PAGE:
Land Use Regression (LUR) based on multiple linear regression model is one of the techniques used most frequently for modelling the spatial variability of air pollution and assessing exposure in urban areas. In this paper, a nonlinear generalised additive model is proposed for LUR and its performance is compared to a linear model in Sheffield, UK for the year 2019. Pollution models were estimated using NO2 measurements obtained from 188 diffusion tubes and 40 low-cost sensors. Performance of the models was assessed by calculating several statistical metrics including correlation coefficient (R) and root mean square error (RMSE). High resolution (100 m × 100 m) maps demonstrated higher levels of NO2 in the city centre, eastern side of the city and on major roads. The results showed that the nonlinear model outperformed the linear counterpart and that the model estimated using NO2 data from diffusion tubes outperformed the models using data from low-cost sensors or both low-cost sensors and diffusion tubes. The proposed method provides a basis for further application of advanced nonlinear modelling approaches to constructing LUR models in urban areas which enable quantifying small scale variability in pollution levels. Full article
(This article belongs to the Special Issue Air Quality in the UK)
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Review

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Review
Current State of Indoor Air Phytoremediation Using Potted Plants and Green Walls
Atmosphere 2021, 12(4), 473; https://doi.org/10.3390/atmos12040473 - 09 Apr 2021
Cited by 4 | Viewed by 1322
Abstract
Urban civilization has a high impact on the environment and human health. The pollution level of indoor air can be 2–5 times higher than the outdoor air pollution, and sometimes it reaches up to 100 times or more in natural/mechanical ventilated buildings. Even [...] Read more.
Urban civilization has a high impact on the environment and human health. The pollution level of indoor air can be 2–5 times higher than the outdoor air pollution, and sometimes it reaches up to 100 times or more in natural/mechanical ventilated buildings. Even though people spend about 90% of their time indoors, the importance of indoor air quality is less noticed. Indoor air pollution can be treated with techniques such as chemical purification, ventilation, isolation, and removing pollutions by plants (phytoremediation). Among these techniques, phytoremediation is not given proper attention and, therefore, is the focus of our review paper. Phytoremediation is an affordable and more environmentally friendly means to purify polluted indoor air. Furthermore, studies show that indoor plants can be used to regulate building temperature, decrease noise levels, and alleviate social stress. Sources of indoor air pollutants and their impact on human health are briefly discussed in this paper. The available literature on phytoremediation, including experimental works for removing volatile organic compound (VOC) and particulate matter from the indoor air and associated challenges and opportunities, are reviewed. Phytoremediation of indoor air depends on the physical properties of plants such as interfacial areas, the moisture content, and the type (hydrophobicity) as well as pollutant characteristics such as the size of particulate matter (PM). A comprehensive summary of plant species that can remove pollutants such as VOCs and PM is provided. Sources of indoor air pollutants, as well as their impact on human health, are described. Phytoremediation and its mechanism of cleaning indoor air are discussed. The potential role of green walls and potted-plants for improving indoor air quality is examined. A list of plant species suitable for indoor air phytoremediation is proposed. This review will help in making informed decisions about integrating plants into the interior building design. Full article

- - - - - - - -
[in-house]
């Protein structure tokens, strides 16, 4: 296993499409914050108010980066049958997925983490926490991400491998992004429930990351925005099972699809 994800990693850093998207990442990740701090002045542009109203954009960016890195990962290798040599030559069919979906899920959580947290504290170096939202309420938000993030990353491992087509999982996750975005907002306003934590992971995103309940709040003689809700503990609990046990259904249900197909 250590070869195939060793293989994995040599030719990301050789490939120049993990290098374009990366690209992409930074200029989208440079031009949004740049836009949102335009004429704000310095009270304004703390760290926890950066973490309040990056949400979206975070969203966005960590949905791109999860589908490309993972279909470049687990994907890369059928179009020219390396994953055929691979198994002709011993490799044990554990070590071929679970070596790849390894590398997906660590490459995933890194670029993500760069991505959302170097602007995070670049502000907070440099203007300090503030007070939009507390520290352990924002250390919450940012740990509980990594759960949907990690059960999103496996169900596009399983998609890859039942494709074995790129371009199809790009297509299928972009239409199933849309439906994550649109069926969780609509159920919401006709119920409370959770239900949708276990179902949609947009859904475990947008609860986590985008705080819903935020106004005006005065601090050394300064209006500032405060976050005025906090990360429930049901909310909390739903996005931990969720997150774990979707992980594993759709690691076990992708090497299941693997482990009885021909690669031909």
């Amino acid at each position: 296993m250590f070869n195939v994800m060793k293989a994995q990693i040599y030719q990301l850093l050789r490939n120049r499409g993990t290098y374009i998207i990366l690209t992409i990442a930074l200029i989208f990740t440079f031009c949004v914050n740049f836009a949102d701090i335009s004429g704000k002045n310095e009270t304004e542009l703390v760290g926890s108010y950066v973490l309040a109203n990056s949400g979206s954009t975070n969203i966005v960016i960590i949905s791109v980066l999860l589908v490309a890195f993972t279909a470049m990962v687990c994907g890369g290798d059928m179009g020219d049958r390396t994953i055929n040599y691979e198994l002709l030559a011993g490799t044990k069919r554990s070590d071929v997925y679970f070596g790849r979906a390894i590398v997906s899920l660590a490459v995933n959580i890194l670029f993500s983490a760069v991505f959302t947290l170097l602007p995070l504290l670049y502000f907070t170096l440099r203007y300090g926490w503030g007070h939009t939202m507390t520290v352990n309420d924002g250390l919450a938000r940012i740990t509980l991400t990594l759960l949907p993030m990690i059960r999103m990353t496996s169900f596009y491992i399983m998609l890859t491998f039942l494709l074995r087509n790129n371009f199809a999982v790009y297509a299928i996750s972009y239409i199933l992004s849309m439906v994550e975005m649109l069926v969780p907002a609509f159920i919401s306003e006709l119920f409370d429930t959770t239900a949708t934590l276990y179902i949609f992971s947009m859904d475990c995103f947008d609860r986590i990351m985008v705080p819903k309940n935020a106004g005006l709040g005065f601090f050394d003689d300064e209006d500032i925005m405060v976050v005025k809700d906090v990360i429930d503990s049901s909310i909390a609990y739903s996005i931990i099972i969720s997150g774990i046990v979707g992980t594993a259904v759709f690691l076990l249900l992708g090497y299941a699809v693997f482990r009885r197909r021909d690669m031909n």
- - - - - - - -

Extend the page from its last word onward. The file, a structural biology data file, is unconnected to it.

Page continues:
(This article belongs to the Special Issue Air Quality in the UK)